February 22, 2006
I recently spent a few days in what a friend referred to as “the land of debauchery.” Amsterdam, capital of the Netherlands, is probably as famous for its openness toward prostitution and drug consumption than for wooden shoes, canals, or world-class museums. Yet, strangely, it nonetheless seems to be a clean, functioning society.
While Holland has an exceedingly redistributionist economic policy, it is a libertarian’s paradise on the social front. Recreational drug use is technically illegal but use of marijuana and hashish is tolerated and quite open in “coffee houses” throughout Amsterdam. The city’s red-light districts, where prostitutes sit in windows on open display, are famous the world over. Civil unions were introduced in 1998 and gay marriage and adoption rights followed in 2001.
It’s not just the more illicit vices, either. Amsterdam is one of the best cities in the world for beer lovers. The longtime (although now former) home to the Heineken-Amstel brewing empire, there are pubs on virtually every street corner selling dozens of Dutch and Belgian microbrews. Most of these are high in alcohol content compared to their American counterparts. And, as I can attest from extensive personal research, the pubs are all crowded even at mid-day during the tourist off-season.
The Netherlands is bucking the trend of the United States and the rest of Western Europe on tobacco, too. A third of the locals smoke cigarettes and it is permissible — indeed, seemingly mandatory — to do so virtually everywhere. Most bars and restaurants are filled with cigarette fumes. This is particularly true of those that cater more to locals than tourists, notably the so-called “brown cafes.”
So, how is this working out for them? Is it indeed “the land of debauchery?”
Not as far as I could tell.
Objectively, the life expectancy is in the median range for Western Europe, above that in Germany, the U.K., and the United States. Anecdotally, the vices struck me as much more contained than in other major cities I have been to.
I didn’t observe any illicit drug use or strung out junkies lying about the place. Despite the pubs being crowded and the beer flowing freely, there weren’t a lot of people staggering about the streets. Or, indeed, evidence of vagrants of any sort. My wife and I probably averaged ten miles a day walking and yet I was panhandled precisely once, at an ATM. This was certainly different than my experiences in D.C., Atlanta, New York, Paris, or Cairo.
Prostitutes were in abundance but confined to designated areas. I was surprised two or three times to see relatively unattractive women in lingerie sitting in basement windows in places where they were unexpected but I didn’t exactly have a map of the red light districts memorized. Still, they were more-or-less clothed and indoors, not outside hustling customers on street corners.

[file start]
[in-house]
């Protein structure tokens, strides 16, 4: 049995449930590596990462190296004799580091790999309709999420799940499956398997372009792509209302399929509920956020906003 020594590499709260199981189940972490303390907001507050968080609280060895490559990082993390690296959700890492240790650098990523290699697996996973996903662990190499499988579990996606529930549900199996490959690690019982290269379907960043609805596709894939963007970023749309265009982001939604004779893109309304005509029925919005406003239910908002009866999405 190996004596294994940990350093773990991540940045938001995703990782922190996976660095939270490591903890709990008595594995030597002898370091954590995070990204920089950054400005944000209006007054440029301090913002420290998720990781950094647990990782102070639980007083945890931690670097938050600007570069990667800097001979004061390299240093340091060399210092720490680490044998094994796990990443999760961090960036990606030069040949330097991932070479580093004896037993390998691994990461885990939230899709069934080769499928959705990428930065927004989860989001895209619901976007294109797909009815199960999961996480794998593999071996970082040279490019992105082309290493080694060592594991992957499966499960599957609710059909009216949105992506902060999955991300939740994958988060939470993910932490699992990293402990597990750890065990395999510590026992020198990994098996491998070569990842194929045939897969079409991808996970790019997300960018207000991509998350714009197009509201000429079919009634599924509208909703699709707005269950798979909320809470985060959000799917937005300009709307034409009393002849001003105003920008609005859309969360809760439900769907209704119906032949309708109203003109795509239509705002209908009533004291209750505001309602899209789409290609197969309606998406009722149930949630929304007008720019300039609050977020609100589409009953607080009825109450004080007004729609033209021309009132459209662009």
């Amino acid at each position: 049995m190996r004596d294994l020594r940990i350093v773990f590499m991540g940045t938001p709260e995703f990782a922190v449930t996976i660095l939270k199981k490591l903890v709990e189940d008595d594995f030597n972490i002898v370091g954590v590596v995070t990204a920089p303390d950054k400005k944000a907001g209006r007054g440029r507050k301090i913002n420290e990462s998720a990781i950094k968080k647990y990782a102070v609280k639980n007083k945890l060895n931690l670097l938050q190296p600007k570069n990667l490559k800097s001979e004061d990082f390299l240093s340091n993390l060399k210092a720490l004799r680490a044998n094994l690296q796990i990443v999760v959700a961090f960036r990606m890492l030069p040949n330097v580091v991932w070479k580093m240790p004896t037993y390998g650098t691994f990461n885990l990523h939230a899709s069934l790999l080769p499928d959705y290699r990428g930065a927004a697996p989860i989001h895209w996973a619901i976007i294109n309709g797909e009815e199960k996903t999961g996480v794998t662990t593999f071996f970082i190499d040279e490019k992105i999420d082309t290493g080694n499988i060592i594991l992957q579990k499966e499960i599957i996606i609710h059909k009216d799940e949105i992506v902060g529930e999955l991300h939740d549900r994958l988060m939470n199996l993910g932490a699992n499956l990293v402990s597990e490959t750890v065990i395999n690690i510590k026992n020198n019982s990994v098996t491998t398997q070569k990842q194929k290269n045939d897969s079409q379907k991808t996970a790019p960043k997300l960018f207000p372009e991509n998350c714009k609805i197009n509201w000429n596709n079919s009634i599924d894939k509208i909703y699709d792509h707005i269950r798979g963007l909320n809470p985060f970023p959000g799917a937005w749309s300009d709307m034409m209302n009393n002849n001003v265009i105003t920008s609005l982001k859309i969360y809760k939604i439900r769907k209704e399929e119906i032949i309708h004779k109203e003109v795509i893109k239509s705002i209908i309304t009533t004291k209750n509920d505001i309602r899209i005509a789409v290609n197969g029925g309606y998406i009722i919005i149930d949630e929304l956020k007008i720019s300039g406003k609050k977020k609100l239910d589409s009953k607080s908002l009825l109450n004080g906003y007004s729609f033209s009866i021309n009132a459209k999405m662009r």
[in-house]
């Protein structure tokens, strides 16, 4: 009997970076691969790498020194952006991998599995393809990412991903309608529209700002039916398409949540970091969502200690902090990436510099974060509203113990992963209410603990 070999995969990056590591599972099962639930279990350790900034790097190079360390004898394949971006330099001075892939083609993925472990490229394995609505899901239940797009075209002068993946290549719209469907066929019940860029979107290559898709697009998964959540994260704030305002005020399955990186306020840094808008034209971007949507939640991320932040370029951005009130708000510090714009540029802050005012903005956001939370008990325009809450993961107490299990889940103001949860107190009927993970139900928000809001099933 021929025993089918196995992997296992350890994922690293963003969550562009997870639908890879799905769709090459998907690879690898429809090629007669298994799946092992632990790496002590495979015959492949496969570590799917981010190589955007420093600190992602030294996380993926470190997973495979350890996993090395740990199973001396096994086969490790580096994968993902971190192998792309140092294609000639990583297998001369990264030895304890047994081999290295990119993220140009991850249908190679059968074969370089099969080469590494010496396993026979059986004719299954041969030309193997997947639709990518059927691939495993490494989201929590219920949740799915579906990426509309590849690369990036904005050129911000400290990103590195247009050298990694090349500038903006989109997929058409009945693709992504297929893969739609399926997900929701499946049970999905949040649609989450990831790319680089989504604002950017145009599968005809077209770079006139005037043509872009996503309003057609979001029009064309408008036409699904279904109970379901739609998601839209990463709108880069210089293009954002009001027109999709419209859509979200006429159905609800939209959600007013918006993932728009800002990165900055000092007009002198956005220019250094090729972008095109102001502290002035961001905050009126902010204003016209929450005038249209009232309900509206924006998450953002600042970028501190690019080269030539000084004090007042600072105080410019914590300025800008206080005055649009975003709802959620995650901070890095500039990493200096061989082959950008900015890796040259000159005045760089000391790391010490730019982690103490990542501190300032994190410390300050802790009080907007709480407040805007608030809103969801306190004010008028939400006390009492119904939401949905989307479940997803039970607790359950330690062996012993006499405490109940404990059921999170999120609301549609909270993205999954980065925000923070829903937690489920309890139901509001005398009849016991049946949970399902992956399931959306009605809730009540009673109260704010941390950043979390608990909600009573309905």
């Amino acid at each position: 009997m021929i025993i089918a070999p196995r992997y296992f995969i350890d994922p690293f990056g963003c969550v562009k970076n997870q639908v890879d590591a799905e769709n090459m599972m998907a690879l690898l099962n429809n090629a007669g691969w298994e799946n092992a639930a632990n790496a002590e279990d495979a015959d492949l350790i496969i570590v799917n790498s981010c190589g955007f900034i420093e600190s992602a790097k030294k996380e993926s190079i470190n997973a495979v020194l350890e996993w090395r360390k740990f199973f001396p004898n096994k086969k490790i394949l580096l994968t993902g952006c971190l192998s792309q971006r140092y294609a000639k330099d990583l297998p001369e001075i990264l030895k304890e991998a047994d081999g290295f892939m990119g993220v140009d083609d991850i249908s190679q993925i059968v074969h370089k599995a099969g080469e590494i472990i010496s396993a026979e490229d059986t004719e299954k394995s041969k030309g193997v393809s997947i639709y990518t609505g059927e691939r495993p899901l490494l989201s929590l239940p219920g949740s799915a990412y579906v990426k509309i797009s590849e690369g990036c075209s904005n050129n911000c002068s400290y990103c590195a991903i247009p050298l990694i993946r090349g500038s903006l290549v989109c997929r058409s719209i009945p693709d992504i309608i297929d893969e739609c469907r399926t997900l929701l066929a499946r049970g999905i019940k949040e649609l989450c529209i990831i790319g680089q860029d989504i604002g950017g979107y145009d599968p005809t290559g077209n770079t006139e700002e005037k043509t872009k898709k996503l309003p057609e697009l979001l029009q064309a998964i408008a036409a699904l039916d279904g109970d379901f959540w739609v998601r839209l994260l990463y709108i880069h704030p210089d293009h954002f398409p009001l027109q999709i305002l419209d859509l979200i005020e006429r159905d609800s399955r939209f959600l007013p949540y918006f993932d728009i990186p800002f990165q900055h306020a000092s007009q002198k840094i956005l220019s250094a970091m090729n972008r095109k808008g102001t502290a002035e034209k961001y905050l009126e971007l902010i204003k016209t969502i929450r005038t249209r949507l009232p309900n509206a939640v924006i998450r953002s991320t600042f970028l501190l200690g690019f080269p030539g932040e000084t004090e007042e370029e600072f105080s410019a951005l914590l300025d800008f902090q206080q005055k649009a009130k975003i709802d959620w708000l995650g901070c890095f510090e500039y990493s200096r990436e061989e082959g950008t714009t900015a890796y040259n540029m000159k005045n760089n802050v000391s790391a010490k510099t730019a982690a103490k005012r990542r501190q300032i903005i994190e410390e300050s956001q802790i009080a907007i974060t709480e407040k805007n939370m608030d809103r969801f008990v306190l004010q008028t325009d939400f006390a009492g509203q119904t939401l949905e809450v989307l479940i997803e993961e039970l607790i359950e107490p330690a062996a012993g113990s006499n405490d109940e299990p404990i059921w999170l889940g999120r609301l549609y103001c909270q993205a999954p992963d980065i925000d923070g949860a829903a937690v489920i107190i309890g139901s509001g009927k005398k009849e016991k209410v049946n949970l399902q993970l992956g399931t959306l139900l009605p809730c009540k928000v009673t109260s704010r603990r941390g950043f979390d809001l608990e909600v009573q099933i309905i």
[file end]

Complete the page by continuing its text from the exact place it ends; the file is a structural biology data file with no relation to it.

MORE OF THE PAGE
As indicated earlier, cigarette smoking was an exception. As anyone who goes to bars in the decreasing number of cities in the United States where smoking is permitted knows, this is a case where a minority is able to restrict the freedom of a majority, as even one or two smokers in a small room can make it noxious.
As a non-smoker used to being able to go into restaurants with the expectation of clean air, it was somewhat unpleasant. (Not unexpected, however, as the guidebooks had forewarned me.) Still, a number of establishments catered to the needs of non-smokers and did not permit tobacco use. Larger restaurants that did permit smoking were also accommodating when asked to be seated as far from smokers as possible.
The modern impulse to have government regulate everything is understandable. We live in close proximity to our fellow man and yet there is little sense of community as we move constantly and retreat to the comfort of our homes. Social pressure against bad behavior are relatively ineffective in such an environment.
Now, granted, I was there in the winter. Much of the activity could have moved underground or indoors. But I doubt it.
My guess is that the number of people who are likely to be hard core drug users, alcoholics, or regular customers of prostitutes is relatively inelastic. Decriminalizing such behavior may lead to more experimentation but, then again, it takes away the joy of “forbidden fruit.”
Yet, when we regulate behaviors we consider vices, we trade substantial freedom for very little gain. Despite huge resources devoted to drug enforcement, we still have a substantial number of users, with “12% report[ing] illicit drug use during the past year and 41.7% report[ing] some use of an illicit drug at least once during their lifetimes.” This despite the fact that, 28 percent of all Federal arrests and 11.6 percent of all state and local arrests were for drug offenses.
A policy of social tolerance combined with public education may well be a saner approach. I wouldn’t want to emulate Holland’s social welfare system or tax rates. But we may have something to learn from their attitude toward vice.